U.S.-listed exchange traded funds added $14.8 billion in new assets last month, but despite August being the best month for U.S. stocks since February, fixed income ETFs led in terms of monthly inflows.

Fixed income ETFs added $8.36 billion in new assets last month compared to $5.98 billion for equity-based funds, according to data from State Street Global Advisors, the second-largest U.S. ETF issuer.

“Risky assets bounced back after a soft July on the typical low volume that August usually brings. Markets mostly brushed off the rising tensions in the Middle East and Ukraine to grind higher. Bond prices were also up and the gap between US Treasuries and German Bunds continued to widen. As the euro and yen weakened, the US dollar gained on the month highlighting the growing divergence of monetary policy,” said State Street Global Advisors Vice President and Head of Research Dave Mazza in research released Thursday.

ETFs holding U.S. Treasuries, particularly the longer duration variety, were prolific asset gatherers in August. Treasury ETFs posted their best monthly performance since January, helping drive $1.47 billion of new assets into the iShares 7-10 Year Treasury Bond ETF (NYSEArca: IEF), the top total among all ETFs for August. The iShares 20+ Year Treasury Bond ETF (NYSEArca: TLT) added $564.7 million last month. [Treasury ETFs Notch Best Month Since January]

The recent run-up in Treasury ETFs has prompted some market observers to make bearish calls on the likes of TLT and others. Some traders are following that advice, as evidenced by the ProShares UltraShort 20+ Year Treasury (NYSEArca: TBT), a double-leveraged bearish play on TLT, adding $1.25 billion in assets this year. [Shorting Treasury ETFs?]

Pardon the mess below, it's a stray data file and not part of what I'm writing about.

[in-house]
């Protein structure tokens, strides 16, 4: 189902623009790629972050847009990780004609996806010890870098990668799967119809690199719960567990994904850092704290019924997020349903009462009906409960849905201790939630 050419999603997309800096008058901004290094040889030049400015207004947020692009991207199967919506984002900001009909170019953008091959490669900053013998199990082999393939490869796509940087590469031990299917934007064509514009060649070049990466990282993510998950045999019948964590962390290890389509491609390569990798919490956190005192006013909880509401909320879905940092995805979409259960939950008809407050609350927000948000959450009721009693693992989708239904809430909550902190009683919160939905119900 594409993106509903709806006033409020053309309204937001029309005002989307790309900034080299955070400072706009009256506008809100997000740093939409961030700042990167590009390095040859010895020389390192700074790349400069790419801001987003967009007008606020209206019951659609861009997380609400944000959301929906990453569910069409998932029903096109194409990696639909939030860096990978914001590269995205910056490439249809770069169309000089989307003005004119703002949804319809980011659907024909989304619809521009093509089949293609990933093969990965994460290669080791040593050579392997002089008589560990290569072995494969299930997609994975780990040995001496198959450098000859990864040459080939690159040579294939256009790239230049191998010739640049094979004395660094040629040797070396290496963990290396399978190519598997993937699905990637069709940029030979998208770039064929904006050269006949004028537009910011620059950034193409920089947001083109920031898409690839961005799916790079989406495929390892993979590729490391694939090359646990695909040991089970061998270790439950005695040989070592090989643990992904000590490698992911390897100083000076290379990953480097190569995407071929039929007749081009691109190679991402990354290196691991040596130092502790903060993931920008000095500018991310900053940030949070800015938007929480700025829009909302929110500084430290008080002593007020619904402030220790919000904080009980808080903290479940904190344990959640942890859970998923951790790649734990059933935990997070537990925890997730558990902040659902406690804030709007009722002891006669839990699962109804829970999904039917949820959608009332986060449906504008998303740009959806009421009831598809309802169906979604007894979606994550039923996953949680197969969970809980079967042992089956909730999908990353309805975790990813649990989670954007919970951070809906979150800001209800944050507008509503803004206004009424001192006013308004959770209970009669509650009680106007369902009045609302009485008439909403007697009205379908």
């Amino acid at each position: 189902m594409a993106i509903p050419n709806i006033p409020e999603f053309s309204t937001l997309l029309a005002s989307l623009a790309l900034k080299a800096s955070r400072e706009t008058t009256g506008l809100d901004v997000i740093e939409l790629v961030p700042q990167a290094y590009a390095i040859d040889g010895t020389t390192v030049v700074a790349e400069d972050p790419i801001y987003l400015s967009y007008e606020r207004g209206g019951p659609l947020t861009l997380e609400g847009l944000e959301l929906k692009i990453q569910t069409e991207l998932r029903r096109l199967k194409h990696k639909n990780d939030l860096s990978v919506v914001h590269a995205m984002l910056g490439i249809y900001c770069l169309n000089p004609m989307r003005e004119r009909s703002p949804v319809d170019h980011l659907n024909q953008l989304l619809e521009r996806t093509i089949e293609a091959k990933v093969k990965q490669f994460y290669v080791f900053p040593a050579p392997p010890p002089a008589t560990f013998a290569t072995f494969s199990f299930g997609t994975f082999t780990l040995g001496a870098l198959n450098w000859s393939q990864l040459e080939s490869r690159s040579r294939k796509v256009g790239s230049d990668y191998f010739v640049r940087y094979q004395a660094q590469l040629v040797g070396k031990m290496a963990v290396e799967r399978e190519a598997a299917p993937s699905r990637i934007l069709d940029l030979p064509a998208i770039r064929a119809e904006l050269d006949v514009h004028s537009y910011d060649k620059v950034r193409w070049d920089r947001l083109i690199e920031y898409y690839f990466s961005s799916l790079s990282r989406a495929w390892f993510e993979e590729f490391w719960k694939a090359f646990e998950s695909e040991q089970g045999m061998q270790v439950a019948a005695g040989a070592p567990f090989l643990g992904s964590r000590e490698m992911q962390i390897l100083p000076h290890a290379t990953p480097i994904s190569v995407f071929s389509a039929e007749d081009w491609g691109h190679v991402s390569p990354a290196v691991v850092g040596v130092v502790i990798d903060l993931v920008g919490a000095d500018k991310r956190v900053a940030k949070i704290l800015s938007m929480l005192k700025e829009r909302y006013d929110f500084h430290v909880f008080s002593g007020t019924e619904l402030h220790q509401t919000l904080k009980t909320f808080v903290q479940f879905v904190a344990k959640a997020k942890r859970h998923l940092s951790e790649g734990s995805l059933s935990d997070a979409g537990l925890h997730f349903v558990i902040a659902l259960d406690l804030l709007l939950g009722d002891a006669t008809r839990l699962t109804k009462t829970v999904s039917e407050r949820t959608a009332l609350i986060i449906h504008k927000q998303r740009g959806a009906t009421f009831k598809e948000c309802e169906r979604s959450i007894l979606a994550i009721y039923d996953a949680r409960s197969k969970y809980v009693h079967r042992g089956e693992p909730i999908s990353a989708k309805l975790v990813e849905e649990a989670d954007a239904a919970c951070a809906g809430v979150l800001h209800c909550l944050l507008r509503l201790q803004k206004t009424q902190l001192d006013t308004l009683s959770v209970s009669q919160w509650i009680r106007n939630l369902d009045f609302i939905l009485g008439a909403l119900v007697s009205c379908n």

Among equity-based ETFs, investors’ thirst for sector funds remains strong.

“In the US, sector ETFs continue to dominate flows as investors embrace more nuanced exposures to the market to balance risk and reward. Consumer discretionary, consumer staples and Health Care took in a disproportionate share of flows. While energy and financials saw modest outflows, Utilities experienced the largest outflow on an AUM and percentage basis,” said Mazza.

Outflows from utilities ETFs could be viewed as interesting given the sector’s stout performance this amid declining Treasury yields and the reputation of the Utilities Select Sector SPDR (NYSEArca: XLU) for being the second-best of the nine SPDR ETFs in August and the best of the nine in September. [Sector ETF Ideas for September]

No sector ETF has gained more than the $1.7 billion added by the Consumer Discretionary Select Sector SPDR (NYSEArca: XLY) since the start of the current quarter. Last month, health care ETFs added nearly $1.2 billion in new assets, led by almost $753 million of flows into the Health Care Select Sector SPDR (NYSEArca: XLV).